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Cloud

by Rabbi Geoffrey W. Dennis
Hebrew anan. As visible heavenly objects, clouds are often associated with supernatural phenomena. God rides upon the clouds (Ps. 104:3). When God becomes manifest on earth, clouds obscure what is happening (Ex. 19-21; Job 22:13; Ex. 19; Lev. 16:2). Angels too manifest themselves as cloud, most famously the pillar of cloud that guided the Children of Israel during the day on the Exodus (Ex. 13:21, 14:19-24).

According to Rabbinic tradition, a cloud is a sign of the Shekhina, the feminine Divine Presence (Gen. R. 1:6; 1:10). Such clouds hovered over the tents of the matriarchs (Gen. R. 60:16). Clouds (called by the Sages "clouds of glory") not only led the Israelites, but actually transported them, surrounding them on all sides and protecting them from the harsh desert environment (Mekhilta Bo 14; Pesik. R. 20; Targum Shir haShirim). These clouds had supernal letters written on them, serving as banners for each tribe. A pillar of cloud became manifest over the altar on Yom Kippur, and its appearance was an augury of the future (Yoma 21b). The presence of these clouds diminished and eventually disappeared due to the accreted sins of Israel. Bar Nifli, "son of a cloud," is a title for the Messiah, who will appear riding one, following the Book of Daniel.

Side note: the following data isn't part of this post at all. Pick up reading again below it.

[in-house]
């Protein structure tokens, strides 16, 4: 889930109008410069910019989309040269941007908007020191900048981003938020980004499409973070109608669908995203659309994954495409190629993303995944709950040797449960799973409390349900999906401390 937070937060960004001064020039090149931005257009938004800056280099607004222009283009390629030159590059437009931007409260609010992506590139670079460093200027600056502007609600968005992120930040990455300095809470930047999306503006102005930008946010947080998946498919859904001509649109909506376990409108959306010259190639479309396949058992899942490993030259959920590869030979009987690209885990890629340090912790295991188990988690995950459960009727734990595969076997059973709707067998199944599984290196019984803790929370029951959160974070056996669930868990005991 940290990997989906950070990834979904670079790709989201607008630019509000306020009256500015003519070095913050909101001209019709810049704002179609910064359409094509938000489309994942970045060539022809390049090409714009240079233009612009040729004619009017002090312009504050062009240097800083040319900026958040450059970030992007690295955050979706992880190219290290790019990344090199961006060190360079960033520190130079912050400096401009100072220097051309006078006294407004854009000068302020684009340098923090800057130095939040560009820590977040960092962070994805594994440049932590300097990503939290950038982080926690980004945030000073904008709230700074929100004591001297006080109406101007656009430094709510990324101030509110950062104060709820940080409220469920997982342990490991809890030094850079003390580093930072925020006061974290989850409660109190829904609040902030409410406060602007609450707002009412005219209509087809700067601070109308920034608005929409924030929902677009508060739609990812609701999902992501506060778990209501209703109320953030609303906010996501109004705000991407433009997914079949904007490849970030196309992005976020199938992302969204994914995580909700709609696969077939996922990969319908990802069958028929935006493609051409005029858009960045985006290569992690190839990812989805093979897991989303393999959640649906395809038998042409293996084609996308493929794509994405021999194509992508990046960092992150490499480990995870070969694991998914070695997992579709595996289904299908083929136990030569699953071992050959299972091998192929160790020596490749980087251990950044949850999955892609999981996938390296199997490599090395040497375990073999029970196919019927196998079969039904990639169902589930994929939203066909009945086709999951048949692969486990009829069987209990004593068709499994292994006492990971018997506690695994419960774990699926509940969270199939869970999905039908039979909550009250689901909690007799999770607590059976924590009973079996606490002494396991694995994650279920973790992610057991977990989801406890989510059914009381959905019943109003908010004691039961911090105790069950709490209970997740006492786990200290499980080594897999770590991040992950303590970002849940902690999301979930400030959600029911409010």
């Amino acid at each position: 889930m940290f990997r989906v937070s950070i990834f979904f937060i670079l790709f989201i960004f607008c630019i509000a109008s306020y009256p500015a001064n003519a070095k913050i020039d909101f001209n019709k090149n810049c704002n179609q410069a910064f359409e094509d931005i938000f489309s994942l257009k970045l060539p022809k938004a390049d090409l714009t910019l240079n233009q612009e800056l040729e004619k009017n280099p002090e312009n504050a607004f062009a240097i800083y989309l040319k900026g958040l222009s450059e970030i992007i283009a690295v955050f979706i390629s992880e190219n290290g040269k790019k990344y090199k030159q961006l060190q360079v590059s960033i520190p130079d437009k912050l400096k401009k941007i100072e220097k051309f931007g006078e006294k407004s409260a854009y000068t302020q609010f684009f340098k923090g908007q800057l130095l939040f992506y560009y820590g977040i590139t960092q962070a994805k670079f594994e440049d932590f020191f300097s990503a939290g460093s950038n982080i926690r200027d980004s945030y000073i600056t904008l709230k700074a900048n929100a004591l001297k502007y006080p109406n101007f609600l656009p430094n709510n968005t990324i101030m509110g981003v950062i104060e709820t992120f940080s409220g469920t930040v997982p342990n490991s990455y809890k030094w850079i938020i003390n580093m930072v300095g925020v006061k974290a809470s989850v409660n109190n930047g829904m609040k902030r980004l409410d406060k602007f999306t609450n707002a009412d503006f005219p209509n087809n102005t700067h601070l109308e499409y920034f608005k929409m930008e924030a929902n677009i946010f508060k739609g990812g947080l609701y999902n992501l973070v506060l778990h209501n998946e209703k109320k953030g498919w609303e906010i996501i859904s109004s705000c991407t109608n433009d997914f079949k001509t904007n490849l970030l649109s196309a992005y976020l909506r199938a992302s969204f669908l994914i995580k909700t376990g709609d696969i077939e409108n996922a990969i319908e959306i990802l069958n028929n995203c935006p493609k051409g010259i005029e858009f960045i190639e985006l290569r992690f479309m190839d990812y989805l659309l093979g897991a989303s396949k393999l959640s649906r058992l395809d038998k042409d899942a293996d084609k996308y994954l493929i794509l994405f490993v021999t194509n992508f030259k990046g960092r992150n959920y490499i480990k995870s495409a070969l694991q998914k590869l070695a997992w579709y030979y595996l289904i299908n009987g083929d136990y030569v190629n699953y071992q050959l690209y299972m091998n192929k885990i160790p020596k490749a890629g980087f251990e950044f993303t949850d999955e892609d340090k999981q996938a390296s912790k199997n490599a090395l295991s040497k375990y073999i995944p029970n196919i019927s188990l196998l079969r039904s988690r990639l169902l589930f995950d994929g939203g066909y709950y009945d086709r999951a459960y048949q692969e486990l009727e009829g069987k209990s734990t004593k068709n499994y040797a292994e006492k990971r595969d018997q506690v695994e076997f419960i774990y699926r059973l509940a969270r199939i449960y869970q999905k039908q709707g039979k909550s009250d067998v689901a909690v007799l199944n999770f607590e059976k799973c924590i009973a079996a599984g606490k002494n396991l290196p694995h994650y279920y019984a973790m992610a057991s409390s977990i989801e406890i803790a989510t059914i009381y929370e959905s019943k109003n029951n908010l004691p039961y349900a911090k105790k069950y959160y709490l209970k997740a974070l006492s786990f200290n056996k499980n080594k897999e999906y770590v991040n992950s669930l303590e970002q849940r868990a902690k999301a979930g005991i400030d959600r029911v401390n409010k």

Article copyright 2004 Geoffrey Dennis.


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